- April 1, 2017
- Posted by: admin
- Category: Employee Relations
“I know someone!”
Three little words. I heard them a lot growing up but didn’t understand their value at the time. As they say, children are always watching and listening to their parents.
My siblings and I would joke that Dad always knew someone for everything… a plumber, a real estate agent, a financial advisor, an artisan, a butcher, you name it. Friends and family would call him first to get his recommendations. Referring trust-worthy people, who do good work, was his way of helping others.
If he didn’t know someone in a certain trade, business, or industry, he called on his contacts. Yes, back then, he had to use a land line to connect! Can you imagine a world today without Google?
In turn for his referrals, which usually led to new business for his contacts, Dad was rewarded in numerous ways. Not only was he professionally connected but he received personal discounts, free tickets to shows, back-stage passes, and the list can go on and on.
Growing up, my friends were often jealous, especially when I had 2nd row seats to the sold-out New Kids on the Block concert. Or the time I went to see an intimate performance of the Barenaked Ladies just before they exploded (still one of my all-time favourite bands – The Barenaked that is!). I felt lucky that Dad knew all the right people!
I didn’t know it then, but I was learning about the “magic” of reciprocity.
In Social Psychology, reciprocity is a social rule that says we should repay, in kind, what another person has provided us. By virtue of this “law”, humans are hard-wired to repay for the business referral, favour, gift, invitation, etc. and sometimes to a greater extent. There is a sense of future obligation on the part of the receiver.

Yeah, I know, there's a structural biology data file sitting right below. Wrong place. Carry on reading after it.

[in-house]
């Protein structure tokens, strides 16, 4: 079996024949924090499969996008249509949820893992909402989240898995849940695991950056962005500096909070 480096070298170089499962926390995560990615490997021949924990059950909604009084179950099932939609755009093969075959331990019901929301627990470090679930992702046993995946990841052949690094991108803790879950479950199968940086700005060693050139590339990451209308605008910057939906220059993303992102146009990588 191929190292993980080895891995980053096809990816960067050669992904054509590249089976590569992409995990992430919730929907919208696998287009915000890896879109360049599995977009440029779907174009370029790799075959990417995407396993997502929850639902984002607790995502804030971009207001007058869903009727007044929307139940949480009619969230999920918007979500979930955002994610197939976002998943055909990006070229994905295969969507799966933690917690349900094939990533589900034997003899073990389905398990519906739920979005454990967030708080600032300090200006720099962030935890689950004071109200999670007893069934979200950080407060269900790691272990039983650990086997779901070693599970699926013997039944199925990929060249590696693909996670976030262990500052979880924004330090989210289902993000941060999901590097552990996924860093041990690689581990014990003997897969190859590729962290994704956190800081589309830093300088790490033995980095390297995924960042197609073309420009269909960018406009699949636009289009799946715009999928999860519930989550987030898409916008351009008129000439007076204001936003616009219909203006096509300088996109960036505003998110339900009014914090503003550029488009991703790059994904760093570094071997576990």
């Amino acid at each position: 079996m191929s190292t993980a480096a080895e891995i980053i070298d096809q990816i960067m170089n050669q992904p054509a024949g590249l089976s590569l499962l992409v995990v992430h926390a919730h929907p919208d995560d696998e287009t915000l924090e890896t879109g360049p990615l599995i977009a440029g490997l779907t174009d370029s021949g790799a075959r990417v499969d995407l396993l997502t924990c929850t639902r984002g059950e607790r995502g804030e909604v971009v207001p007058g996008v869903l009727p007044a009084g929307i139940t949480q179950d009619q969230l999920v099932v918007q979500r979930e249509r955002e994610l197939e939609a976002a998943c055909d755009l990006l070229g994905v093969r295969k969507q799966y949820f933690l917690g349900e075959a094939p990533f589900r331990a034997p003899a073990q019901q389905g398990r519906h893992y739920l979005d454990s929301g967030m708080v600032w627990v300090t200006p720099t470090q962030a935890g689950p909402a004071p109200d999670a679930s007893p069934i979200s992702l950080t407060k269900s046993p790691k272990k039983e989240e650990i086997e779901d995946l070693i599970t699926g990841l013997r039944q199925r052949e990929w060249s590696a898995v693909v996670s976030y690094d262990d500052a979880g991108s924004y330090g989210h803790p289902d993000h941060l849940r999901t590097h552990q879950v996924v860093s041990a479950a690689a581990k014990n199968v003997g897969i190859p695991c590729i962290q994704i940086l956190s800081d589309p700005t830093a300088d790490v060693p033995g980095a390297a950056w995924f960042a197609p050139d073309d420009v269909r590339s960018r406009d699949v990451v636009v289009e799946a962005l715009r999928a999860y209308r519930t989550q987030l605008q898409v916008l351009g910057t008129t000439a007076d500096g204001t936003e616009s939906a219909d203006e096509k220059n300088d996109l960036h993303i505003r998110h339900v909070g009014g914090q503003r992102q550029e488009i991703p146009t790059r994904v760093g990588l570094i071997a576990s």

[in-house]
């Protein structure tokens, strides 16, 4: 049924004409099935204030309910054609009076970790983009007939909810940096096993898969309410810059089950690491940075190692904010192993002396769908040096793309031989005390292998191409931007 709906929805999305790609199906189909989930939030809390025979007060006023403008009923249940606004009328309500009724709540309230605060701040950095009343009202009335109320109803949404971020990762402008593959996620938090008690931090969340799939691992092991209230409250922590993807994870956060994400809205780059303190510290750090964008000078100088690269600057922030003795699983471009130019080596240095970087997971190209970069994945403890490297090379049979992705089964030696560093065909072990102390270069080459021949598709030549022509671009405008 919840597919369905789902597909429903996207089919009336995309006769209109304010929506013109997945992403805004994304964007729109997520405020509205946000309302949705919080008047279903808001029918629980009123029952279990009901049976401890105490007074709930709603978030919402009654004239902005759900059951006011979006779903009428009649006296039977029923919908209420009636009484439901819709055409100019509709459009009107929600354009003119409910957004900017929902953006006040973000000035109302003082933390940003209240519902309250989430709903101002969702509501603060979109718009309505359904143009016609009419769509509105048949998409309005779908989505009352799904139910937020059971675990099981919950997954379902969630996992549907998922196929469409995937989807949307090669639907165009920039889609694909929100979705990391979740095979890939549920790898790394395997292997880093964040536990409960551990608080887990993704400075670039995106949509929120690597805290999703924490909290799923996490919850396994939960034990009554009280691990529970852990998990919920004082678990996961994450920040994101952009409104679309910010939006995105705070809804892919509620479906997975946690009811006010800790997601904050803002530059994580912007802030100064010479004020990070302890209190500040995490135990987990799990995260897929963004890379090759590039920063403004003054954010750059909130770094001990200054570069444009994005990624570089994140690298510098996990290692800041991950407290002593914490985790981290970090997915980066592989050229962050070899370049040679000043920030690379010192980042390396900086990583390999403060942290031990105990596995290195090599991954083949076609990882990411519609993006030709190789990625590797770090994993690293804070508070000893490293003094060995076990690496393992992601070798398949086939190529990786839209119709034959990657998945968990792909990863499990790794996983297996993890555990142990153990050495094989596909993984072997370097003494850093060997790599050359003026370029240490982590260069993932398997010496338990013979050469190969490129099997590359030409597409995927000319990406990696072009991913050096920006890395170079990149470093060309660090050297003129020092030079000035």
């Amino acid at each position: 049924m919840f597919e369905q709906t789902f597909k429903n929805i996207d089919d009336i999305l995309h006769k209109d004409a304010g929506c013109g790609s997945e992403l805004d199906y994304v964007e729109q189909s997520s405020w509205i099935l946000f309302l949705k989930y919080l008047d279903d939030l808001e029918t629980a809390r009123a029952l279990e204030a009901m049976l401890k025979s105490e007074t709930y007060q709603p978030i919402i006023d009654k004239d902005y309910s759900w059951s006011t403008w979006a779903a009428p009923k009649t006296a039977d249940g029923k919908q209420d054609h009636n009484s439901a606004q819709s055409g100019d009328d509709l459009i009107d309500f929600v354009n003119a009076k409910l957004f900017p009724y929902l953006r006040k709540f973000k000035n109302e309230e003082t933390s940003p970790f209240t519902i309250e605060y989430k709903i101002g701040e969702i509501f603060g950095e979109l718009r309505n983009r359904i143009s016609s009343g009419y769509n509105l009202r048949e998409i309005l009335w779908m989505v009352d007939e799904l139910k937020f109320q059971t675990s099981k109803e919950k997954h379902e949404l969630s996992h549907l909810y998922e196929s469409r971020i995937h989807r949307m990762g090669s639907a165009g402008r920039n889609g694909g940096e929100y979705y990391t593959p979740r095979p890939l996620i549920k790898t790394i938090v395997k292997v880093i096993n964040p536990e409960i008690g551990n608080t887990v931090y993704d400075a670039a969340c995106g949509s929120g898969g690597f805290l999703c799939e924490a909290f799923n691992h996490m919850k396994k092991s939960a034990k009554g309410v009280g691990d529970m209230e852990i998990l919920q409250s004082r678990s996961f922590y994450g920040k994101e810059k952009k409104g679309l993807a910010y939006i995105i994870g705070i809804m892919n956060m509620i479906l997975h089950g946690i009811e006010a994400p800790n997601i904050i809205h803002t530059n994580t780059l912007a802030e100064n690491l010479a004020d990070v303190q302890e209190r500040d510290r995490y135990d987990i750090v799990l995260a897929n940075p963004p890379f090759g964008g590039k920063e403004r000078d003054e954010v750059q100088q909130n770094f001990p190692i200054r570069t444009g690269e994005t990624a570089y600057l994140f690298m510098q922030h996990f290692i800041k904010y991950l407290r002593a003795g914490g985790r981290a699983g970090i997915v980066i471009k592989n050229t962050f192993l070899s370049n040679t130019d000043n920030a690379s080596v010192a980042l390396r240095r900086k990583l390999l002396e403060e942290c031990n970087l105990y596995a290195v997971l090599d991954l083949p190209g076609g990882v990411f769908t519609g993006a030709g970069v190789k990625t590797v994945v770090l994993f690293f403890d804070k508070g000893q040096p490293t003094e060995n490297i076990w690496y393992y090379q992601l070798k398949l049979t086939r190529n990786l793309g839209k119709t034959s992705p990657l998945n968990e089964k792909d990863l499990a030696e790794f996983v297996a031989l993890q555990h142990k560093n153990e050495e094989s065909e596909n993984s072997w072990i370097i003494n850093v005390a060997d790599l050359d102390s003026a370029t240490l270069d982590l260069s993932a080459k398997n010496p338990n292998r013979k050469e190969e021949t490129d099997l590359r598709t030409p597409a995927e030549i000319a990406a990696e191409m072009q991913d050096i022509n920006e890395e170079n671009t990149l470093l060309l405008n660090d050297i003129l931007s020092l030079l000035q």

How does the law of reciprocity fit in to your business? What do you offer your customers/clients without asking for anything in return? Do you offer complimentary consultation sessions or resources? Do you call your customers/clients to check-in? Do you go above and beyond to provide solutions that work for them?
It is for certain that you will not need to ask for repayment. They will remember your good gestures and return to you again and again, not to mention, refer you on.
The Law of Reciprocity also applies to the Supervisor-Employee relationship….stay tuned for my next blog!
In closing, it was not until recently that I was able to fully appreciate what my dad has taught me. Now I need to figure out how to repay him. Maybe this post is a good start.
 Cialdini, Robert (2006). Influence: The Psychology of Persuasion. Harper Business; Revised Edition.
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